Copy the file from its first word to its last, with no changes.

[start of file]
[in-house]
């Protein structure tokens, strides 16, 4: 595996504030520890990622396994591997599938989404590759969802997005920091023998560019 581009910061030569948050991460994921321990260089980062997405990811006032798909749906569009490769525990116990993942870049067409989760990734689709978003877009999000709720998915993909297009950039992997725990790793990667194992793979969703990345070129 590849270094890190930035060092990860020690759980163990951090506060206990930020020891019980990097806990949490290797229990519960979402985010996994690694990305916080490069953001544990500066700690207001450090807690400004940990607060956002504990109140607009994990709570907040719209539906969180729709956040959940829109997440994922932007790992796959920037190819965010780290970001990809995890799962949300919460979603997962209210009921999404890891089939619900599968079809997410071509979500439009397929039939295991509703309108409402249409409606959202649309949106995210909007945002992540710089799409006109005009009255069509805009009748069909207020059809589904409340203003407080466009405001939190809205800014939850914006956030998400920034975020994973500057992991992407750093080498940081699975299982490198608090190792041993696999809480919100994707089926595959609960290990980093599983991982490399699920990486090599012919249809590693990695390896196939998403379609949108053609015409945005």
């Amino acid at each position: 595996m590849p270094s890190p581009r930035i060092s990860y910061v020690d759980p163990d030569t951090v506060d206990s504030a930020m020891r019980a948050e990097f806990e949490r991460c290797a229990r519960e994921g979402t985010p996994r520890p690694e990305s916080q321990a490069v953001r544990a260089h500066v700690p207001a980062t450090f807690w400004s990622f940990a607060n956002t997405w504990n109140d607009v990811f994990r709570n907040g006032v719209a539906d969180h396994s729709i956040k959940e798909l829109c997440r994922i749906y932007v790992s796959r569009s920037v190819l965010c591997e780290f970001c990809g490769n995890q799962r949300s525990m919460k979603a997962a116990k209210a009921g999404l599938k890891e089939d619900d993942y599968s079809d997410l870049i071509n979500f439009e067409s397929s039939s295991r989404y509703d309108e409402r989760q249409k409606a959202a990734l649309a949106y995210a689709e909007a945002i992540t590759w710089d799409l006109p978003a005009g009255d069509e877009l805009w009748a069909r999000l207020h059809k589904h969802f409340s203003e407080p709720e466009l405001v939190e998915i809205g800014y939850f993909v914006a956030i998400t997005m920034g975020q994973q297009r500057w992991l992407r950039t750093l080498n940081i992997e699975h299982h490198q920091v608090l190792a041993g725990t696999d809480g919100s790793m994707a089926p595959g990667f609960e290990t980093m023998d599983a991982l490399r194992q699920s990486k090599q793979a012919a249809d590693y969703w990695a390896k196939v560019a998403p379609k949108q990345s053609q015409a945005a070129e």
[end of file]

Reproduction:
[in-house]
């Protein structure tokens, strides 16, 4: 595996504030520890990622396994591997599938989404590759969802997005920091023998560019 581009910061030569948050991460994921321990260089980062997405990811006032798909749906569009490769525990116990993942870049067409989760990734689709978003877009999000709720998915993909297009950039992997725990790793990667194992793979969703990345070129 590849270094890190930035060092990860020690759980163990951090506060206990930020020891019980990097806990949490290797229990519960979402985010996994690694990305916080490069953001544990500066700690207001450090807690400004940990607060956002504990109140607009994990709570907040719209539906969180729709956040959940829109997440994922932007790992796959920037190819965010780290970001990809995890799962949300919460979603997962209210009921999404890891089939619900599968079809997410071509979500439009397929039939295991509703309108409402249409409606959202649309949106995210909007945002992540710089799409006109005009009255069509805009009748069909207020059809589904409340203003407080466009405001939190809205800014939850914006956030998400920034975020994973500057992991992407750093080498940081699975299982490198608090190792041993696999809480919100994707089926595959609960290990980093599983991982490399699920990486090599012919249809590693990695390896196939998403379609949108053609015409945005």
């Amino acid at each position: 595996m590849p270094s890190p581009r930035i060092s990860y910061v020690d759980p163990d030569t951090v506060d206990s504030a930020m020891r019980a948050e990097f806990e949490r991460c290797a229990r519960e994921g979402t985010p996994r520890p690694e990305s916080q321990a490069v953001r544990a260089h500066v700690p207001a980062t450090f807690w400004s990622f940990a607060n956002t997405w504990n109140d607009v990811f994990r709570n907040g006032v719209a539906d969180h396994s729709i956040k959940e798909l829109c997440r994922i749906y932007v790992s796959r569009s920037v190819l965010c591997e780290f970001c990809g490769n995890q799962r949300s525990m919460k979603a997962a116990k209210a009921g999404l599938k890891e089939d619900d993942y599968s079809d997410l870049i071509n979500f439009e067409s397929s039939s295991r989404y509703d309108e409402r989760q249409k409606a959202a990734l649309a949106y995210a689709e909007a945002i992540t590759w710089d799409l006109p978003a005009g009255d069509e877009l805009w009748a069909r999000l207020h059809k589904h969802f409340s203003e407080p709720e466009l405001v939190e998915i809205g800014y939850f993909v914006a956030i998400t997005m920034g975020q994973q297009r500057w992991l992407r950039t750093l080498n940081i992997e699975h299982h490198q920091v608090l190792a041993g725990t696999d809480g919100s790793m994707a089926p595959g990667f609960e290990t980093m023998d599983a991982l490399r194992q699920s990486k090599q793979a012919a249809d590693y969703w990695a390896k196939v560019a998403p379609k949108q990345s053609q015409a945005a070129e």